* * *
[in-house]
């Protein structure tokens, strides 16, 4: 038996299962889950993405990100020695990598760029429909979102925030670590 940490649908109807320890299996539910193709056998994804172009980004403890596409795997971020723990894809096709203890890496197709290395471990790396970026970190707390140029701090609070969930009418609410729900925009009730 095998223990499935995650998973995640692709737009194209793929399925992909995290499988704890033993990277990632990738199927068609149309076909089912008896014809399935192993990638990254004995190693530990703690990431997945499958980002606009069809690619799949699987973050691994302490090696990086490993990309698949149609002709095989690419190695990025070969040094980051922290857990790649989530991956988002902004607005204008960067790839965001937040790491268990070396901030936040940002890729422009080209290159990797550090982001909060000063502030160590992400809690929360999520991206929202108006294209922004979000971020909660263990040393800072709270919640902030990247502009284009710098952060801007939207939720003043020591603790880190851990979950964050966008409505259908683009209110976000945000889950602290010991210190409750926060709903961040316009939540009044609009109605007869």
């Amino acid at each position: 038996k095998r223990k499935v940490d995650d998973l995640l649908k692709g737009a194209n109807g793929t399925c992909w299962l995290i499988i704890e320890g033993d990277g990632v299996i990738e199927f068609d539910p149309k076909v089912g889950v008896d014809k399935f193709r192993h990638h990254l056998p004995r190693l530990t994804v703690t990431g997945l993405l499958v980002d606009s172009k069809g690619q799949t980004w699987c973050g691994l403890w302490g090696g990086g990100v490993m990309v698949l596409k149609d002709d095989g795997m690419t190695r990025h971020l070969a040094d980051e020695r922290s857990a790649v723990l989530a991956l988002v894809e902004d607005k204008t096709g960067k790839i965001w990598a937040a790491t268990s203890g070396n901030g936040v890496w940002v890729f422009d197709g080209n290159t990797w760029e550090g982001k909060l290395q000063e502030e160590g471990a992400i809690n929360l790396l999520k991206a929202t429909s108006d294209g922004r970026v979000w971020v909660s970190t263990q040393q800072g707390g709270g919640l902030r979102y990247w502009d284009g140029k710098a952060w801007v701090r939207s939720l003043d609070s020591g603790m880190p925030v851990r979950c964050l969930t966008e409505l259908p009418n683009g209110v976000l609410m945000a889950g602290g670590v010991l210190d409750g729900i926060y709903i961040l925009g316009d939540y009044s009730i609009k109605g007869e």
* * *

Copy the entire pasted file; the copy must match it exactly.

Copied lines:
[in-house]
């Protein structure tokens, strides 16, 4: 038996299962889950993405990100020695990598760029429909979102925030670590 940490649908109807320890299996539910193709056998994804172009980004403890596409795997971020723990894809096709203890890496197709290395471990790396970026970190707390140029701090609070969930009418609410729900925009009730 095998223990499935995650998973995640692709737009194209793929399925992909995290499988704890033993990277990632990738199927068609149309076909089912008896014809399935192993990638990254004995190693530990703690990431997945499958980002606009069809690619799949699987973050691994302490090696990086490993990309698949149609002709095989690419190695990025070969040094980051922290857990790649989530991956988002902004607005204008960067790839965001937040790491268990070396901030936040940002890729422009080209290159990797550090982001909060000063502030160590992400809690929360999520991206929202108006294209922004979000971020909660263990040393800072709270919640902030990247502009284009710098952060801007939207939720003043020591603790880190851990979950964050966008409505259908683009209110976000945000889950602290010991210190409750926060709903961040316009939540009044609009109605007869």
């Amino acid at each position: 038996k095998r223990k499935v940490d995650d998973l995640l649908k692709g737009a194209n109807g793929t399925c992909w299962l995290i499988i704890e320890g033993d990277g990632v299996i990738e199927f068609d539910p149309k076909v089912g889950v008896d014809k399935f193709r192993h990638h990254l056998p004995r190693l530990t994804v703690t990431g997945l993405l499958v980002d606009s172009k069809g690619q799949t980004w699987c973050g691994l403890w302490g090696g990086g990100v490993m990309v698949l596409k149609d002709d095989g795997m690419t190695r990025h971020l070969a040094d980051e020695r922290s857990a790649v723990l989530a991956l988002v894809e902004d607005k204008t096709g960067k790839i965001w990598a937040a790491t268990s203890g070396n901030g936040v890496w940002v890729f422009d197709g080209n290159t990797w760029e550090g982001k909060l290395q000063e502030e160590g471990a992400i809690n929360l790396l999520k991206a929202t429909s108006d294209g922004r970026v979000w971020v909660s970190t263990q040393q800072g707390g709270g919640l902030r979102y990247w502009d284009g140029k710098a952060w801007v701090r939207s939720l003043d609070s020591g603790m880190p925030v851990r979950c964050l969930t966008e409505l259908p009418n683009g209110v976000l609410m945000a889950g602290g670590v010991l210190d409750g729900i926060y709903i961040l925009g316009d939540y009044s009730i609009k109605g007869e």